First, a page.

Notes from the field...
In May, we shared with you about Samson. Samson was rescued from the streets in March, after running away from home when he lost his father's bicycle. A couple weeks ago, one of our social workers, Isaiah, traveled with Samson to visit his family. The following is a report from Isaiah.
Kitale, Kenya; June 2018
"On arrival to the home, we were welcomed with opened arms by a group of women who were having a church fellowship at their home. The entire village broke out in celebration after the good news emerged that Samson is back. Others broke into tears of joy. The boy was reported to police as a lost child. His case was also reported on a local radio station. His parents, who are devout Christians, were joined by the church members in the rescue mission. They traveled through western Kenyan’s towns such as Bungoma, Kakamega and Eldoret in search of the child. However, their efforts were futile. Eventually, they gave up and left the rest to God.
Samson's father works in Limuru and the mother stays at home. Upon arrival, we had thanksgiving prayers with the family members and the neighbors.
Since the father was away, I decided to have a conference call with him to update and inquire more information about the child. He was thankful to Shelter for rescuing his beloved son.
‘Sam is my favorite son and I love him so much, he only took my bicycle but God enabled me to purchase a motorcycle instead. I have even forgiven him long time ago,' he shared. After getting that response from him, I knew that all was well. The boy is now accepted back at home. As we continued chatting, I explained to them more about the Shelter and that the boy should finish up the rehabilitation program before being reunited with his family.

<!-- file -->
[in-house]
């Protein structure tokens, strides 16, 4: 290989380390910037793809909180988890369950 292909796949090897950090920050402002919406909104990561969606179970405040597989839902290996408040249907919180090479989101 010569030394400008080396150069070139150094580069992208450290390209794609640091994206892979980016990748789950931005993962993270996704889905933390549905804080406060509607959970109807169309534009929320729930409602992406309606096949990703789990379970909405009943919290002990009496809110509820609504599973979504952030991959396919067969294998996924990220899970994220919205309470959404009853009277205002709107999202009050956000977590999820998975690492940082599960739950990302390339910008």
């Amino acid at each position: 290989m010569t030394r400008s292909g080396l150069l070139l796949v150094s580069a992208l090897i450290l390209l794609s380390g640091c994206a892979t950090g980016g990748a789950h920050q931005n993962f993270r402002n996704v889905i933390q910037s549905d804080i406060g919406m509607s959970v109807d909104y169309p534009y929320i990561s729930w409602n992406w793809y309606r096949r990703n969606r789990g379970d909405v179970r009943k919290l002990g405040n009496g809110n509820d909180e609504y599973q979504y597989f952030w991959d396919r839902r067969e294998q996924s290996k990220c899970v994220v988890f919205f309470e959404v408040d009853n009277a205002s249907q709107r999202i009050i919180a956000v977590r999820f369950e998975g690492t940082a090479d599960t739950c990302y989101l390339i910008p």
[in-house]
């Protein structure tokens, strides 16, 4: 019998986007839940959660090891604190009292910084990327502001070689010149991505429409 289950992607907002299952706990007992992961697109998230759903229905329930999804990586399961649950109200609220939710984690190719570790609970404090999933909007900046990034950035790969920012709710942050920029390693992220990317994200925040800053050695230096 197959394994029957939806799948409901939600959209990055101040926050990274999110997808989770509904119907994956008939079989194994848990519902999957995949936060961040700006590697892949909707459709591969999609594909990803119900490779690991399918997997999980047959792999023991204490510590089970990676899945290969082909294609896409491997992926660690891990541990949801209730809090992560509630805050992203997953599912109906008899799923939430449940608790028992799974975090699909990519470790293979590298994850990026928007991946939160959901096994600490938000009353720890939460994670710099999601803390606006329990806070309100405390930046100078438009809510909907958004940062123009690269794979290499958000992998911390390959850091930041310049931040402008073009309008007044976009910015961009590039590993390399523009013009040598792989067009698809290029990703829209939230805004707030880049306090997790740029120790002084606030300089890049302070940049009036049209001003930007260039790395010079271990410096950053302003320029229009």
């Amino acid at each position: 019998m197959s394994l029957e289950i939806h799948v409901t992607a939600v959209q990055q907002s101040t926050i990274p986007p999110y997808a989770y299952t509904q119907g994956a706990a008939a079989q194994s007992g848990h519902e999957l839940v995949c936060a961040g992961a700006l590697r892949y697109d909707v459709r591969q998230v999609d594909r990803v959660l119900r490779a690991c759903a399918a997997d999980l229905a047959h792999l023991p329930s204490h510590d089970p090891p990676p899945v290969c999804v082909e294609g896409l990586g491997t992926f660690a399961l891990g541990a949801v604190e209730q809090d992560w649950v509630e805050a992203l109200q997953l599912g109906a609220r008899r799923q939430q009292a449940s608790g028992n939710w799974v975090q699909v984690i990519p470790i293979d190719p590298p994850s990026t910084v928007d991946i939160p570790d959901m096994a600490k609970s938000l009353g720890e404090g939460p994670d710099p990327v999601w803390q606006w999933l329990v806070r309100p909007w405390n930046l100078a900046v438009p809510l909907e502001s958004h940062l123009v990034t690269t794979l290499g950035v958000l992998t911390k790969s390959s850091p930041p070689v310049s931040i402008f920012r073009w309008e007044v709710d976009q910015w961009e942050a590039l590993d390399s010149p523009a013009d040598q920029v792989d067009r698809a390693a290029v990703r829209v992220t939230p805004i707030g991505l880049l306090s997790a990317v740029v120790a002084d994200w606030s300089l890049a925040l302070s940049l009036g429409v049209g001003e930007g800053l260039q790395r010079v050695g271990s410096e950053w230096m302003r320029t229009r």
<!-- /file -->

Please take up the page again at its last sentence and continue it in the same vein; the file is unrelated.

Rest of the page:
The following day, we visited Fig Tree Primary School where the child used to study. Both the teachers and the pupils were very happy that he is back."
-Isaiah, social worker for Naivasha Children's Shelter
In the greenhouse
Kelvin harvests tomatoes from one of our greenhouses. This year, our produce has been exceptionally good--we have been able to grow enough vegetables for the boys, and even had surplus to sell in the market! Growing our own food helps move us toward sustainability, and also helps teach responsibility and stewardship to the boys!
2018 medical camp
The Shelter partnered with Ndonyo Healthcare Hospital in Naivasha to conduct a medical camp for the 41 boys currently living at the Shelter. Each boy was examined by a physician, and given advice on how to remain healthy. This service is vital to the future health of the boys, many who suffered from ill health while living on the streets.